There are many problems which pervade society, problems which have existed from long ago, and will exist long into the future, problems which affect each and every one of us, problems which should be fading as humanity progresses but seem to be getting worse. It is true that suffering cannot be quantified, but, of these, there is perhaps one problem that affects us more than any other. And that is gender-based violence. This is a worldwide, rampant issue. Mere statistics are not sufficient to communicate the ubiquitous nature of GBV, yet those are still appalling: 35 % of women worldwide will experience violence in their lifetime, and this number doubles in some countries. GBV kills and disables as many women, aged 15-44, as cancer, malaria, traffic incidents and war combined.
In Sri Lanka, police stations routinely record between 8,000 and 10,000 cases of violence against women per month. Not only does this impact individuals, it hinders societal progression. We cannot go far when women are marginalised and abused, and their roles limited to the home and nothing more. We will not progress when women’s voices are not heard, their input into important decisions not received, their fundamental right to equality not recognised.
A recent World Bank report told us what we should already have known: that greater gender equality enhances economic productivity and improves development. As Bryant McGill, author and activist said, “Assaults against women are assaults against any potential positive future for the world.”
However, public awareness of this problem, especially in our country, is marginal. Almost everyone knows it happens, but few know the horrifying extent to which it takes place. Few realise it is something present in all walks of life, and is often perpetrated by youth (a CARE study revealed that 28% of those who committed sexual violence were between the ages of 15 and 19). But we should not only be aware of it. We should also have an understanding about how this issue can be tackled, and this might make us more willing and capable, to take part in the eradication process.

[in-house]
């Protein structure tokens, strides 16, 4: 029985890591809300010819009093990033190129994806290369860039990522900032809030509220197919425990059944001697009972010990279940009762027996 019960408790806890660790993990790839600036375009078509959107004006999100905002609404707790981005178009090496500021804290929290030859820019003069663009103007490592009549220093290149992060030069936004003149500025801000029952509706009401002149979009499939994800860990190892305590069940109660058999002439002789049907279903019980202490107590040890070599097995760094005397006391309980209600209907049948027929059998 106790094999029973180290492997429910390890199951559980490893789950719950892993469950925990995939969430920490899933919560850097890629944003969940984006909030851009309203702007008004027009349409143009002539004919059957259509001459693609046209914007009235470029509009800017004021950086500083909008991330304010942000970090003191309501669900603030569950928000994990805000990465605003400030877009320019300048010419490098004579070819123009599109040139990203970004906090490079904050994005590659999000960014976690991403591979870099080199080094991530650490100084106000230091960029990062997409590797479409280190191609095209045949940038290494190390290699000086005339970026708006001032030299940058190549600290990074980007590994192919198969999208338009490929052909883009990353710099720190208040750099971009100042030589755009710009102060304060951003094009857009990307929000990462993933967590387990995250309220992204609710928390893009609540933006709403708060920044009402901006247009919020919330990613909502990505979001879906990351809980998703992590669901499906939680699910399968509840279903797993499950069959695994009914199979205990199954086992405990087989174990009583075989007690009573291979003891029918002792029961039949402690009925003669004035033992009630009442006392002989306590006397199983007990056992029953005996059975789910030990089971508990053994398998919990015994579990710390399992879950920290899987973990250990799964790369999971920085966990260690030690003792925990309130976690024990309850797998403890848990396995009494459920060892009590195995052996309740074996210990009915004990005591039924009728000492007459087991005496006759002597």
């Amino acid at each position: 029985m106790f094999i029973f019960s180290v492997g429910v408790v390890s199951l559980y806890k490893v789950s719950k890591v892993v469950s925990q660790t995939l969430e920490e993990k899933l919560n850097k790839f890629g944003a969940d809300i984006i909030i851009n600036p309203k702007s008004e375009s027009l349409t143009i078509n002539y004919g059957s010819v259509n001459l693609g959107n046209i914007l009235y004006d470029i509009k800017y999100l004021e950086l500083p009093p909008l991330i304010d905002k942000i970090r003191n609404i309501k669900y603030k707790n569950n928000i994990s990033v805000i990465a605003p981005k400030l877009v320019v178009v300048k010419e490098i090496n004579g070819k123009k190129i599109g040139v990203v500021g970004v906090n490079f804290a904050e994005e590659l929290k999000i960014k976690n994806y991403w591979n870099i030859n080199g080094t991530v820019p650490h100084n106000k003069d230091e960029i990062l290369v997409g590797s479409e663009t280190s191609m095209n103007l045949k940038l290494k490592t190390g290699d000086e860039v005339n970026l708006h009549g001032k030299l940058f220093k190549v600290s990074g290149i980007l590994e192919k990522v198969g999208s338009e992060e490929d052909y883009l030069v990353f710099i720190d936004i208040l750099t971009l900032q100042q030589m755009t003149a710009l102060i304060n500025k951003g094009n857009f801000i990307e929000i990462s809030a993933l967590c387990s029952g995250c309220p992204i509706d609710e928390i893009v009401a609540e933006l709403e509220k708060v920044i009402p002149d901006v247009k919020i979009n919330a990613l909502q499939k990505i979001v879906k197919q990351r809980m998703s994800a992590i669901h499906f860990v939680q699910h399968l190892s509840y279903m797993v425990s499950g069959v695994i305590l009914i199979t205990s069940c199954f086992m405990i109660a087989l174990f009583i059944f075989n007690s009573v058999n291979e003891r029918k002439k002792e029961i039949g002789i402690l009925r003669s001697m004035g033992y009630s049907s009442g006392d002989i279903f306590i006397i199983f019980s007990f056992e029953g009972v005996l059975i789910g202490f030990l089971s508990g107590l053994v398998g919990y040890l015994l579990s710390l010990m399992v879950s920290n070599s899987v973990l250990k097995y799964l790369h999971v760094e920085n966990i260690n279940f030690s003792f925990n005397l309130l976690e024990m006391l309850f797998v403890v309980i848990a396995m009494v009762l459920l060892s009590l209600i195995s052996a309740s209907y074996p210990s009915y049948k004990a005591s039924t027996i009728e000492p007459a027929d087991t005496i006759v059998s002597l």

Generally, GBV is addressed using two main methods. The first one is prevention, which includes actions such as creating awareness, which is what this article aims to raise. It is crucial that people are aware of the existence and the magnitude of the problem. We must not pretend it does not exist just because we are not directly affected. We can also prevent gender-based violence by changing people’s attitudes and views. This is particularly important when it comes to the youth, and successful work has been done in Sri Lanka in altering children’s viewpoints, which should be further built on. Quite surprisingly, it has been shown that, women’s attitudes are just as, or more, demeaning towards women than those of their male counterparts. For example, shockingly, in a CARE study 67% of women as opposed to 55% of men thought that “in any rape case, one would have to consider whether the victim was promiscuous or if she has a bad reputation.” This shows how deeply ingrained these sexist attitudes are, in both women and men, and shows how difficult it is to defeat GBV. We have to change the way everyone in society thinks, which will not be quick or easy, but is essential.
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